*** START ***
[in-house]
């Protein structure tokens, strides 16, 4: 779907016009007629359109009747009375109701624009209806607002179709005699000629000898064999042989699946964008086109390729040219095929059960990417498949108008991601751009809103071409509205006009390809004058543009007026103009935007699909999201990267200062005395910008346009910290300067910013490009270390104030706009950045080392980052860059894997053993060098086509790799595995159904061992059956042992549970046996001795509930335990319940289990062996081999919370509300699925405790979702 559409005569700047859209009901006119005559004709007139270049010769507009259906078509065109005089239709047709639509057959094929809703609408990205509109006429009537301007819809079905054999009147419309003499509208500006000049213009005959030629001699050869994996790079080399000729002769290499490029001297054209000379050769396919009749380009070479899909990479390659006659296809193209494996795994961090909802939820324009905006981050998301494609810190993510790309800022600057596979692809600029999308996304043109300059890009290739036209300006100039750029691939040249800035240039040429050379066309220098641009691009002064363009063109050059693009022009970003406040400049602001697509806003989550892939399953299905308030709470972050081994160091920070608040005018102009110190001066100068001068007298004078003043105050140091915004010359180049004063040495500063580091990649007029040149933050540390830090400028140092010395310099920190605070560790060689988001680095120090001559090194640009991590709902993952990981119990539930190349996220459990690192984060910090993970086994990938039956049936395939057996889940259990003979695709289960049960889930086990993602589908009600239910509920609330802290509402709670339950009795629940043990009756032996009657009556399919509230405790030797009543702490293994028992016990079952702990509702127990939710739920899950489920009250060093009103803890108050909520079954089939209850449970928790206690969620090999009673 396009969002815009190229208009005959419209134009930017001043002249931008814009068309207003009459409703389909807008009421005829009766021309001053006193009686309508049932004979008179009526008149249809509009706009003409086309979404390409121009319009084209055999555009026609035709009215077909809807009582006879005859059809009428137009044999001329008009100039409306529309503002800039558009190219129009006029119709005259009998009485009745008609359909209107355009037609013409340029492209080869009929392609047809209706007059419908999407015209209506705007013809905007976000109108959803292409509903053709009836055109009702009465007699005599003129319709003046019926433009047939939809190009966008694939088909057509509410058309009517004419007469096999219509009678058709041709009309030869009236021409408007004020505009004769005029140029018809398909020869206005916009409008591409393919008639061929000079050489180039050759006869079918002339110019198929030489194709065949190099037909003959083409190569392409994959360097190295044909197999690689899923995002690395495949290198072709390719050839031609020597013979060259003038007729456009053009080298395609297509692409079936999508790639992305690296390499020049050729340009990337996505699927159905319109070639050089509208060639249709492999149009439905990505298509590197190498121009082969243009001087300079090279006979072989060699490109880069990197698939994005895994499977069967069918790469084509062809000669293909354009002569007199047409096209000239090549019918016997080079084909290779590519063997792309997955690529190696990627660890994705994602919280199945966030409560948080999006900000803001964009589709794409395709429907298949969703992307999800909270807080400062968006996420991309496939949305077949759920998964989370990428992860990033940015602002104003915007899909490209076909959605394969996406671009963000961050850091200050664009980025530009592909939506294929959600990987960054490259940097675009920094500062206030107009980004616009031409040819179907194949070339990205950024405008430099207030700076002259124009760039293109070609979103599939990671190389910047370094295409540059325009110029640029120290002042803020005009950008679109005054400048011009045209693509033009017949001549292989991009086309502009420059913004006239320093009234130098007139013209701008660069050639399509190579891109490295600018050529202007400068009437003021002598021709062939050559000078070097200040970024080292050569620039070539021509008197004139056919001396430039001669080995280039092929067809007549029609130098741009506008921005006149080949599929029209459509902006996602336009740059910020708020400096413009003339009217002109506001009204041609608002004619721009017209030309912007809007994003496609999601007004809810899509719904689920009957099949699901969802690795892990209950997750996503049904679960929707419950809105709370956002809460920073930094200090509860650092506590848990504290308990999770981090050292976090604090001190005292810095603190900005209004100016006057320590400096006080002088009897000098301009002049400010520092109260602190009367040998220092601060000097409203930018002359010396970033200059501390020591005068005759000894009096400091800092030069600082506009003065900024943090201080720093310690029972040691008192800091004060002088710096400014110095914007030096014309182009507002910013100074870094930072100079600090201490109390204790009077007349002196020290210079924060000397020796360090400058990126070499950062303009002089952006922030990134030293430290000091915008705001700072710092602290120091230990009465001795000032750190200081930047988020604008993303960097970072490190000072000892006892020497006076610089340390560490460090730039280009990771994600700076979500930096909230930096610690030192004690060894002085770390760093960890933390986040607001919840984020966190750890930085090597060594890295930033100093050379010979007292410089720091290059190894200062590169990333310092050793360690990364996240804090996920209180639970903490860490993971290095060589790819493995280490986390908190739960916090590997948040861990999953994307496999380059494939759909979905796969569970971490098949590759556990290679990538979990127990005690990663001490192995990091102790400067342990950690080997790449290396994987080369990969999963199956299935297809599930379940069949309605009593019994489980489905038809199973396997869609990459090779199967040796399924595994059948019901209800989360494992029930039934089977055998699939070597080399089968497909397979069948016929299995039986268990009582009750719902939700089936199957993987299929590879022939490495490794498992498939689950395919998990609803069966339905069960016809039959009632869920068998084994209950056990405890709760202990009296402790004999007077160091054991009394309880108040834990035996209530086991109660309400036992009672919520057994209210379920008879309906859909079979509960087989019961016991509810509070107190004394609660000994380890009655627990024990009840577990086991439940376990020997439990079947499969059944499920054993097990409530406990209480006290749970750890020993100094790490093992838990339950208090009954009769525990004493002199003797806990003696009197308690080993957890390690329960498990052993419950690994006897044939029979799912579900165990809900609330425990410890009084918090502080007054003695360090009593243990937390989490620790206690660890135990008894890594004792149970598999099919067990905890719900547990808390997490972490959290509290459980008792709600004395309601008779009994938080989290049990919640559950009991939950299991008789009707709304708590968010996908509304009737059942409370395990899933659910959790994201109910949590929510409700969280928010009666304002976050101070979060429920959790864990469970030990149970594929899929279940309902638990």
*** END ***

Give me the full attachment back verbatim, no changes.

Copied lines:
[in-house]
């Protein structure tokens, strides 16, 4: 779907016009007629359109009747009375109701624009209806607002179709005699000629000898064999042989699946964008086109390729040219095929059960990417498949108008991601751009809103071409509205006009390809004058543009007026103009935007699909999201990267200062005395910008346009910290300067910013490009270390104030706009950045080392980052860059894997053993060098086509790799595995159904061992059956042992549970046996001795509930335990319940289990062996081999919370509300699925405790979702 559409005569700047859209009901006119005559004709007139270049010769507009259906078509065109005089239709047709639509057959094929809703609408990205509109006429009537301007819809079905054999009147419309003499509208500006000049213009005959030629001699050869994996790079080399000729002769290499490029001297054209000379050769396919009749380009070479899909990479390659006659296809193209494996795994961090909802939820324009905006981050998301494609810190993510790309800022600057596979692809600029999308996304043109300059890009290739036209300006100039750029691939040249800035240039040429050379066309220098641009691009002064363009063109050059693009022009970003406040400049602001697509806003989550892939399953299905308030709470972050081994160091920070608040005018102009110190001066100068001068007298004078003043105050140091915004010359180049004063040495500063580091990649007029040149933050540390830090400028140092010395310099920190605070560790060689988001680095120090001559090194640009991590709902993952990981119990539930190349996220459990690192984060910090993970086994990938039956049936395939057996889940259990003979695709289960049960889930086990993602589908009600239910509920609330802290509402709670339950009795629940043990009756032996009657009556399919509230405790030797009543702490293994028992016990079952702990509702127990939710739920899950489920009250060093009103803890108050909520079954089939209850449970928790206690969620090999009673 396009969002815009190229208009005959419209134009930017001043002249931008814009068309207003009459409703389909807008009421005829009766021309001053006193009686309508049932004979008179009526008149249809509009706009003409086309979404390409121009319009084209055999555009026609035709009215077909809807009582006879005859059809009428137009044999001329008009100039409306529309503002800039558009190219129009006029119709005259009998009485009745008609359909209107355009037609013409340029492209080869009929392609047809209706007059419908999407015209209506705007013809905007976000109108959803292409509903053709009836055109009702009465007699005599003129319709003046019926433009047939939809190009966008694939088909057509509410058309009517004419007469096999219509009678058709041709009309030869009236021409408007004020505009004769005029140029018809398909020869206005916009409008591409393919008639061929000079050489180039050759006869079918002339110019198929030489194709065949190099037909003959083409190569392409994959360097190295044909197999690689899923995002690395495949290198072709390719050839031609020597013979060259003038007729456009053009080298395609297509692409079936999508790639992305690296390499020049050729340009990337996505699927159905319109070639050089509208060639249709492999149009439905990505298509590197190498121009082969243009001087300079090279006979072989060699490109880069990197698939994005895994499977069967069918790469084509062809000669293909354009002569007199047409096209000239090549019918016997080079084909290779590519063997792309997955690529190696990627660890994705994602919280199945966030409560948080999006900000803001964009589709794409395709429907298949969703992307999800909270807080400062968006996420991309496939949305077949759920998964989370990428992860990033940015602002104003915007899909490209076909959605394969996406671009963000961050850091200050664009980025530009592909939506294929959600990987960054490259940097675009920094500062206030107009980004616009031409040819179907194949070339990205950024405008430099207030700076002259124009760039293109070609979103599939990671190389910047370094295409540059325009110029640029120290002042803020005009950008679109005054400048011009045209693509033009017949001549292989991009086309502009420059913004006239320093009234130098007139013209701008660069050639399509190579891109490295600018050529202007400068009437003021002598021709062939050559000078070097200040970024080292050569620039070539021509008197004139056919001396430039001669080995280039092929067809007549029609130098741009506008921005006149080949599929029209459509902006996602336009740059910020708020400096413009003339009217002109506001009204041609608002004619721009017209030309912007809007994003496609999601007004809810899509719904689920009957099949699901969802690795892990209950997750996503049904679960929707419950809105709370956002809460920073930094200090509860650092506590848990504290308990999770981090050292976090604090001190005292810095603190900005209004100016006057320590400096006080002088009897000098301009002049400010520092109260602190009367040998220092601060000097409203930018002359010396970033200059501390020591005068005759000894009096400091800092030069600082506009003065900024943090201080720093310690029972040691008192800091004060002088710096400014110095914007030096014309182009507002910013100074870094930072100079600090201490109390204790009077007349002196020290210079924060000397020796360090400058990126070499950062303009002089952006922030990134030293430290000091915008705001700072710092602290120091230990009465001795000032750190200081930047988020604008993303960097970072490190000072000892006892020497006076610089340390560490460090730039280009990771994600700076979500930096909230930096610690030192004690060894002085770390760093960890933390986040607001919840984020966190750890930085090597060594890295930033100093050379010979007292410089720091290059190894200062590169990333310092050793360690990364996240804090996920209180639970903490860490993971290095060589790819493995280490986390908190739960916090590997948040861990999953994307496999380059494939759909979905796969569970971490098949590759556990290679990538979990127990005690990663001490192995990091102790400067342990950690080997790449290396994987080369990969999963199956299935297809599930379940069949309605009593019994489980489905038809199973396997869609990459090779199967040796399924595994059948019901209800989360494992029930039934089977055998699939070597080399089968497909397979069948016929299995039986268990009582009750719902939700089936199957993987299929590879022939490495490794498992498939689950395919998990609803069966339905069960016809039959009632869920068998084994209950056990405890709760202990009296402790004999007077160091054991009394309880108040834990035996209530086991109660309400036992009672919520057994209210379920008879309906859909079979509960087989019961016991509810509070107190004394609660000994380890009655627990024990009840577990086991439940376990020997439990079947499969059944499920054993097990409530406990209480006290749970750890020993100094790490093992838990339950208090009954009769525990004493002199003797806990003696009197308690080993957890390690329960498990052993419950690994006897044939029979799912579900165990809900609330425990410890009084918090502080007054003695360090009593243990937390989490620790206690660890135990008894890594004792149970598999099919067990905890719900547990808390997490972490959290509290459980008792709600004395309601008779009994938080989290049990919640559950009991939950299991008789009707709304708590968010996908509304009737059942409370395990899933659910959790994201109910949590929510409700969280928010009666304002976050101070979060429920959790864990469970030990149970594929899929279940309902638990």